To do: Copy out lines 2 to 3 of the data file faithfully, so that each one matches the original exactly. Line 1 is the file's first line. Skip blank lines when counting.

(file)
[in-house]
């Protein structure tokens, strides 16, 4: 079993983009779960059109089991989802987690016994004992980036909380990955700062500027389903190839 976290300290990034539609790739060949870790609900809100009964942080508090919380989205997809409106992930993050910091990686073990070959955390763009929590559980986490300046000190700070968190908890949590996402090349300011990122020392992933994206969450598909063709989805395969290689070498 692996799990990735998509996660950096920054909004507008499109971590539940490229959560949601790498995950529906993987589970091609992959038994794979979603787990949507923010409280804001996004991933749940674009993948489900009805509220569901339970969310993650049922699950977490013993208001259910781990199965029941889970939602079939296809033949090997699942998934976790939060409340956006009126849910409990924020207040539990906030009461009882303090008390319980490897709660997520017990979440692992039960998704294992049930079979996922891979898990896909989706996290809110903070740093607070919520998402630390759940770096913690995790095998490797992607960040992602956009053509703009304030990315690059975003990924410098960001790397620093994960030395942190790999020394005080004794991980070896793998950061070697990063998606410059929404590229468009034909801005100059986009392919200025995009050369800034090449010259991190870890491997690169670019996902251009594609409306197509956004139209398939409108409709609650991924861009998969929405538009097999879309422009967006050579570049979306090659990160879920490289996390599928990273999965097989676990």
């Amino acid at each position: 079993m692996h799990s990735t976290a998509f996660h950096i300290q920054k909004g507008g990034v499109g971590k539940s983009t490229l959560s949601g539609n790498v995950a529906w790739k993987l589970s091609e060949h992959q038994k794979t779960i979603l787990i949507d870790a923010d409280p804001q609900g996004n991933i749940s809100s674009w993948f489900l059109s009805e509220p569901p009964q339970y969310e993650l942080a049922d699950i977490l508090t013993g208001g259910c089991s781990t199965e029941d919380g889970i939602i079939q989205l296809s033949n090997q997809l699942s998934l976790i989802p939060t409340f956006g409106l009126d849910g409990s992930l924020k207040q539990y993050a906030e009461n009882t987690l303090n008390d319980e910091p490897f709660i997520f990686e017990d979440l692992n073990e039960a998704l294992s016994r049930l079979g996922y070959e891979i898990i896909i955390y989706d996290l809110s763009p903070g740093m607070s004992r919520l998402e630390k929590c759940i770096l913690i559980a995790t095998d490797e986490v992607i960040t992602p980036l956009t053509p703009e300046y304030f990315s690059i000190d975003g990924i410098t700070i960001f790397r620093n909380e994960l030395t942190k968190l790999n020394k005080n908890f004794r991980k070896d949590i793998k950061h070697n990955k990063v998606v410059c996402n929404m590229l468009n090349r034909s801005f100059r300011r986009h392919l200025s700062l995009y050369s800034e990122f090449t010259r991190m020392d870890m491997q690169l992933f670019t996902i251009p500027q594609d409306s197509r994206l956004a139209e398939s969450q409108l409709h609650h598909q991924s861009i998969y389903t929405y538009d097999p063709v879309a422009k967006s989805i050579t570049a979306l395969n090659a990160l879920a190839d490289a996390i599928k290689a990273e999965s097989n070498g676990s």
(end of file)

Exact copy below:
């Protein structure tokens, strides 16, 4: 079993983009779960059109089991989802987690016994004992980036909380990955700062500027389903190839 976290300290990034539609790739060949870790609900809100009964942080508090919380989205997809409106992930993050910091990686073990070959955390763009929590559980986490300046000190700070968190908890949590996402090349300011990122020392992933994206969450598909063709989805395969290689070498 692996799990990735998509996660950096920054909004507008499109971590539940490229959560949601790498995950529906993987589970091609992959038994794979979603787990949507923010409280804001996004991933749940674009993948489900009805509220569901339970969310993650049922699950977490013993208001259910781990199965029941889970939602079939296809033949090997699942998934976790939060409340956006009126849910409990924020207040539990906030009461009882303090008390319980490897709660997520017990979440692992039960998704294992049930079979996922891979898990896909989706996290809110903070740093607070919520998402630390759940770096913690995790095998490797992607960040992602956009053509703009304030990315690059975003990924410098960001790397620093994960030395942190790999020394005080004794991980070896793998950061070697990063998606410059929404590229468009034909801005100059986009392919200025995009050369800034090449010259991190870890491997690169670019996902251009594609409306197509956004139209398939409108409709609650991924861009998969929405538009097999879309422009967006050579570049979306090659990160879920490289996390599928990273999965097989676990």
């Amino acid at each position: 079993m692996h799990s990735t976290a998509f996660h950096i300290q920054k909004g507008g990034v499109g971590k539940s983009t490229l959560s949601g539609n790498v995950a529906w790739k993987l589970s091609e060949h992959q038994k794979t779960i979603l787990i949507d870790a923010d409280p804001q609900g996004n991933i749940s809100s674009w993948f489900l059109s009805e509220p569901p009964q339970y969310e993650l942080a049922d699950i977490l508090t013993g208001g259910c089991s781990t199965e029941d919380g889970i939602i079939q989205l296809s033949n090997q997809l699942s998934l976790i989802p939060t409340f956006g409106l009126d849910g409990s992930l924020k207040q539990y993050a906030e009461n009882t987690l303090n008390d319980e910091p490897f709660i997520f990686e017990d979440l692992n073990e039960a998704l294992s016994r049930l079979g996922y070959e891979i898990i896909i955390y989706d996290l809110s763009p903070g740093m607070s004992r919520l998402e630390k929590c759940i770096l913690i559980a995790t095998d490797e986490v992607i960040t992602p980036l956009t053509p703009e300046y304030f990315s690059i000190d975003g990924i410098t700070i960001f790397r620093n909380e994960l030395t942190k968190l790999n020394k005080n908890f004794r991980k070896d949590i793998k950061h070697n990955k990063v998606v410059c996402n929404m590229l468009n090349r034909s801005f100059r300011r986009h392919l200025s700062l995009y050369s800034e990122f090449t010259r991190m020392d870890m491997q690169l992933f670019t996902i251009p500027q594609d409306s197509r994206l956004a139209e398939s969450q409108l409709h609650h598909q991924s861009i998969y389903t929405y538009d097999p063709v879309a422009k967006s989805i050579t570049a979306l395969n090659a990160l879920a190839d490289a996390i599928k290689a990273e999965s097989n070498g676990s």